Investigating the Microstructure of High-Calcium Fly Ash-Based Alkali-Activated Material for Aqueous Zn Sorption
The performance of adsorbents prepared by alkali activation of high calcium fly ash was investigated for removing aqueous Zn. Two formulations involving the use of NaOH and Na2SiO3 activating solutions were used to prepare the adsorbents that feature different microstructural characteristics. The Zn sorption data indicates a sorption process that is controlled by both chemisorption and intra-particle diffusion. The Na2SiO3-activated material displayed higher sorption rates compared to the NaOH-activated material. The sorption kinetics show strong dependence on the microstructures of the adsorbents, wherein the Na2SiO3-activated material featuring higher contents of amorphous phases (96 %mass) in the hydrated phase assemblage, with attendant improved porosity and surface area, performed better than the NaOH-activated material (86 %mass amorphous phases) which showed higher degree of crystallinity and coarse morphology. The Na2SiO3-activated material exhibited 100% Zn removal efficiency within the first 5 min in all studied initial adsorbate concentrations(corresponding to sorption capacity of up to 200 mg/g), while the NaOH-activated analogue tends to lag, reaching 99.99% Zn removal efficiency after about 240 min in most cases. The two formulations were also examined with thermodynamic modeling and the results agree with experimental data in indicating that the use of alkali-silicate activating solution is most suitable for converting high calcium fly ash into efficient adsorbent for removing aqueous heavy metals.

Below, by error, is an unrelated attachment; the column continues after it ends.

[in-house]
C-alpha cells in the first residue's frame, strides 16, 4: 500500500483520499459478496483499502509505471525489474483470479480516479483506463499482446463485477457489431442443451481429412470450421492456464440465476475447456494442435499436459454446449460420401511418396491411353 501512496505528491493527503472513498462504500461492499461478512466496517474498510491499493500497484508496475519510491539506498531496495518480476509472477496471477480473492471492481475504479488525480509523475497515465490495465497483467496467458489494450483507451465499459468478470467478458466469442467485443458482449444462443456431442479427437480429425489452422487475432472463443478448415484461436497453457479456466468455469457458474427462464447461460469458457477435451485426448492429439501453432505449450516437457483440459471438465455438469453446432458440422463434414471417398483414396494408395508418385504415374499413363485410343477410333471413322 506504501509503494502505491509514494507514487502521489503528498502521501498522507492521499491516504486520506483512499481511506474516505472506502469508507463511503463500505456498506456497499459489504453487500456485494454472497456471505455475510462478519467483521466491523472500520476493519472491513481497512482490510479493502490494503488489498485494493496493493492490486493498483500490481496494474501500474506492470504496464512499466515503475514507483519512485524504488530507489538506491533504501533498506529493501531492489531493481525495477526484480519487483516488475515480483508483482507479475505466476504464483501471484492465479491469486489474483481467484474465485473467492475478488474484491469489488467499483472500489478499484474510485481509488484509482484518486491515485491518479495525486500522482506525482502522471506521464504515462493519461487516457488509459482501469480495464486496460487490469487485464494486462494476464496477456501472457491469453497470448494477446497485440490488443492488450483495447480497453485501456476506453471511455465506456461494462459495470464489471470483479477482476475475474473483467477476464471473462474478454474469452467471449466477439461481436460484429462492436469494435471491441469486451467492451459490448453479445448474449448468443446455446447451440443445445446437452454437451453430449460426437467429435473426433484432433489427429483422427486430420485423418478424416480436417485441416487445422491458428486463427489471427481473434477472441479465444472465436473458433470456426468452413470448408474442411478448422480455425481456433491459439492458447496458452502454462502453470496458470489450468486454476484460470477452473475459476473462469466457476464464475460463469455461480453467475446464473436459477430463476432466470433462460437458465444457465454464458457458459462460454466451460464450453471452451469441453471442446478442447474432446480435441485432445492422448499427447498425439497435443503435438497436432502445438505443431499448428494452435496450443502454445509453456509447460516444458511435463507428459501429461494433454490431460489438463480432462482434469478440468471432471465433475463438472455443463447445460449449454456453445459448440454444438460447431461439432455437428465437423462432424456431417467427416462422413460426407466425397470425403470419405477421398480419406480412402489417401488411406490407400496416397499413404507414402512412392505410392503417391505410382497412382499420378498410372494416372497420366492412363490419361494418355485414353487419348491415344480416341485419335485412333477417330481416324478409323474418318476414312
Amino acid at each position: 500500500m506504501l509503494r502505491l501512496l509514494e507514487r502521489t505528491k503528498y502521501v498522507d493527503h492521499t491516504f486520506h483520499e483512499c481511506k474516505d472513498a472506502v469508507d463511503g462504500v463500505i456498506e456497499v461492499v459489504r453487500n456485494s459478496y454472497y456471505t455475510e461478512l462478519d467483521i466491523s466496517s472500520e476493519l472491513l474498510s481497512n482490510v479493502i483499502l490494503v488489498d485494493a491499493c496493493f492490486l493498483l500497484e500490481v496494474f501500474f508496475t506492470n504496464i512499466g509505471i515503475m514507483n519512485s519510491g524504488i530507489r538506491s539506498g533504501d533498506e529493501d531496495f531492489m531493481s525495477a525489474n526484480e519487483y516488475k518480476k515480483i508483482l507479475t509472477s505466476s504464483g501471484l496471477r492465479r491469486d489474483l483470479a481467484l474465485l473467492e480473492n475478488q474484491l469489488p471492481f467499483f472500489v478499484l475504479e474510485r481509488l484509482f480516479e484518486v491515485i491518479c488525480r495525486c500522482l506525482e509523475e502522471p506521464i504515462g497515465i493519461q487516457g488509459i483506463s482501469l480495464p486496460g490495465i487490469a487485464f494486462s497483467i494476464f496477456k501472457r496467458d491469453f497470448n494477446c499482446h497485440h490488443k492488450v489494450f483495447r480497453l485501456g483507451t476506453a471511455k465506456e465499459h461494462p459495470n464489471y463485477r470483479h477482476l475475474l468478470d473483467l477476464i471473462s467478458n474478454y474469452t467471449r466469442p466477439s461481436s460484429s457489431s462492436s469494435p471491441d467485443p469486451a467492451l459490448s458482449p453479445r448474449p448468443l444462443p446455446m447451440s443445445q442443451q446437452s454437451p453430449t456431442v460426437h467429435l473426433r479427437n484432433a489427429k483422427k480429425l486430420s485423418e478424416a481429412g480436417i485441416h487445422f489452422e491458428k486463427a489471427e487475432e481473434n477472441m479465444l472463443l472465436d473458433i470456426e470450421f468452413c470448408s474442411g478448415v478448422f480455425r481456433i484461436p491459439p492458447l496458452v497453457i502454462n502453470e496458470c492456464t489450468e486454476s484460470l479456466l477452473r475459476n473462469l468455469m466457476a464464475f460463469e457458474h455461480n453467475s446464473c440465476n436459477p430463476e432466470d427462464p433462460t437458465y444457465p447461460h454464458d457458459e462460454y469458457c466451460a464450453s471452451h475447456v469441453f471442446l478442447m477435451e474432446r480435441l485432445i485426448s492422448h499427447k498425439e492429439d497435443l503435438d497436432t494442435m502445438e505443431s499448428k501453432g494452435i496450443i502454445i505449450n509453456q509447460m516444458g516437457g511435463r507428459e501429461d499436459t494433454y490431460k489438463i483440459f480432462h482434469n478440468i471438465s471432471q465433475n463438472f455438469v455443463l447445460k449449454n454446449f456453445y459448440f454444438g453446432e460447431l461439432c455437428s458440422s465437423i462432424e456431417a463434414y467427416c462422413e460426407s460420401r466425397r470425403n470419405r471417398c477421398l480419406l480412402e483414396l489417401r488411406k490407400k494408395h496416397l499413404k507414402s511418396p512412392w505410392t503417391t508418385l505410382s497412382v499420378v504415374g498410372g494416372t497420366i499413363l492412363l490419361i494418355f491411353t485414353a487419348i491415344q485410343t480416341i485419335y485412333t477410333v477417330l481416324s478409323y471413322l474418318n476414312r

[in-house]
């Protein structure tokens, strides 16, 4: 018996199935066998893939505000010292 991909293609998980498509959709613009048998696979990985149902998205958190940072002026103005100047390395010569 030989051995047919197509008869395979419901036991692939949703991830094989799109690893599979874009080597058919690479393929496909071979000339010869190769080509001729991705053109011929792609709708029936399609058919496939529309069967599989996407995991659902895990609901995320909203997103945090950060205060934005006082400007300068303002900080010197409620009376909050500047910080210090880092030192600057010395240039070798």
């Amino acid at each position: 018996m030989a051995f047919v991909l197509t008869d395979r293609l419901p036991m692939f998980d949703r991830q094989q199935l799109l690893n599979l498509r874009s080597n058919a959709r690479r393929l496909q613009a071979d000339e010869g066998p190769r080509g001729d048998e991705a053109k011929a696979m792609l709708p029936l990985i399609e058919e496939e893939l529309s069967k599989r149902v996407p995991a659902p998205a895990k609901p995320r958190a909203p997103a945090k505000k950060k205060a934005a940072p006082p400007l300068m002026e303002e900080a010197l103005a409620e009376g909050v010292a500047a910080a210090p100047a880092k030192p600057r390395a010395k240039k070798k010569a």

S. K. Mondal et al., "Investigating the Microstructure of High-Calcium Fly Ash-Based Alkali-Activated Material for Aqueous Zn Sorption," Environmental Research, Elsevier Inc, Nov 2020.
The definitive version is available at https://doi.org/10.1016/j.envres.2020.110484
Chemical and Biochemical Engineering
Civil, Architectural and Environmental Engineering
Materials Science and Engineering
Center for Research in Energy and Environment (CREE)
International Standard Serial Number (ISSN)
Article - Journal
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17 Nov 2020